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1An elastic horny substance that grows in a series of thin parallel plates in the upper jaw of some whales and is used by them to strain plankton from the seawater.Also called baleen
- ‘They sat through lectures, touched whalebone, poured over maps and even tried their hand at balancing a harpoon.’
- ‘In June 1843 it was reported that about seventy tons of oil and several tons of whalebone had been secured that season.’
- ‘One of the most useful types of bone, although not the easiest to get hold of, was whalebone.’
- ‘Although baleen is commonly called whalebone, it is not bone but keratin, the same material as your nails and hair.’
- ‘The valuable products of whaling, including whale oil, whalebone, and spermaceti for candle-making, provided the bulk of NSW's exports during the 1830s.’
- ‘Seafarers made household utensils, such as sewing tools, from whalebone, and today scrimshaw is as much associated with Nantucket as the lightship baskets unique to the island.’
- ‘Whaling for this species began near Spitsbergen, Norway, as early as 1611 and continued until the early 1900s when the animal's numbers became too low to be economically viable and the demand for whalebone ended.’
- ‘Whales and dolphins were also hunted for their meat, as well as other useful products such as whalebone and fat.’
- ‘Upon his return from his whaling voyages, his ships were laden with typical whaling ship cargo like sperm oil and whalebone.’
- ‘The bow itself could be simply of wood or of a composite of horn or whalebone placed between two thin pieces of yew and covered in tendon, while steel bows appear from the 14th century.’
- 1.1 Strips of whalebone, used formerly as stays in corsets and dresses.[as modifier] ‘a whalebone bodice’
- ‘Rumour has it that having purchased a sheer evening gown for one of her social events she found the corset with whalebones totally unacceptable under the dress.’
- ‘Though earlier stays did not shape the breasts, by the mid eighteenth century whalebone strips curved around the bosom.’
- ‘As I pushed through the last strings of a job lot of whalebone corsets, I was finally able to come upon the books.’
- ‘I bet Susan would look really good in a whalebone corset and a bustle.’
- ‘Philippa survived the murder attempt, when Walter stabbed her, because her whalebone corset protected her.’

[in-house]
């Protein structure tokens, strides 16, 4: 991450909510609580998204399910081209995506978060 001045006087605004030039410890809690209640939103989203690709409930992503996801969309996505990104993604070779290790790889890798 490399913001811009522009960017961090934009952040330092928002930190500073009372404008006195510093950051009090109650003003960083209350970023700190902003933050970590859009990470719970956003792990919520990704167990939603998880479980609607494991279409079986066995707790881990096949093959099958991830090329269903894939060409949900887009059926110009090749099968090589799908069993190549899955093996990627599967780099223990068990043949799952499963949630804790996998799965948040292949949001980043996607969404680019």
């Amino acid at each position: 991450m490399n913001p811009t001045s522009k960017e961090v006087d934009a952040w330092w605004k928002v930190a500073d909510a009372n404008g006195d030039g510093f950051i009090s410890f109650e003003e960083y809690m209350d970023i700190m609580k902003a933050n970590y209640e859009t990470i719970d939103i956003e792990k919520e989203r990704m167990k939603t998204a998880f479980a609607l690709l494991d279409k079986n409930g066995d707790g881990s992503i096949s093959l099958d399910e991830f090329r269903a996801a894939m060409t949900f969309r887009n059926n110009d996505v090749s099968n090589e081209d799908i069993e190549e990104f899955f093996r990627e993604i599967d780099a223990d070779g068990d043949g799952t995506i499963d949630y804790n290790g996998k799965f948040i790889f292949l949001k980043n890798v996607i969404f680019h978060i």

- ‘She was one of those astonishing Victorian women who conquered mountains and crossed scorching deserts corseted in whalebone and steel, sporting smart designer tweeds and improbable hats.’
- ‘The next essential garment was the corset stiffened with thin strips of whalebone.’
- ‘I recall one small urchin without a rag of clothing save the basque waist of a lady's dress, bristling with whalebones, and worn wrong side before, beneath which his smooth ebony legs emerged like those of an ostrich from its plumage.’
- ‘When we wear them we come out bruised and cut where the whalebone digs in.’
- ‘Corsets fell out of style in the 1850s, but returned later in the 19th Century; made of canvas with steel or whalebone casings, they were designed to give women 13-inch waists.’
- ‘As she pulled at the laces of the tight whalebone corset, she gave a little gasp.’
- ‘Older women can afford to agree that femininity is a charade, a matter of colored hair, ecru lace and whalebones, the kind of slap and tat that transvestites are in love with, and no more.’
- 1.2 Bone or ivory from a whale or walrus.
- ‘But Scarborough councillors recommended keeping the whalebones in Whitby by agreeing to a request by Whitby Archives to display them at its building, The Trinity Centre in Flowergate.’
- ‘While many supports were used, ivory or whalebone, was the most common.’
- ‘Moves are afoot to preserve a whalebone in Birsay which has stood overlooking the sea for more than a century.’
- ‘And quite right too, cause there are only three interesting things in Poland (Auschwitz, the European bison, and an old whalebone in Krakow cathedral.’
- ‘He works in wood, ivory, whalebone, and bronze, and after a year in Europe he brought several tons of Cararra marble home with him to Suquamish.’
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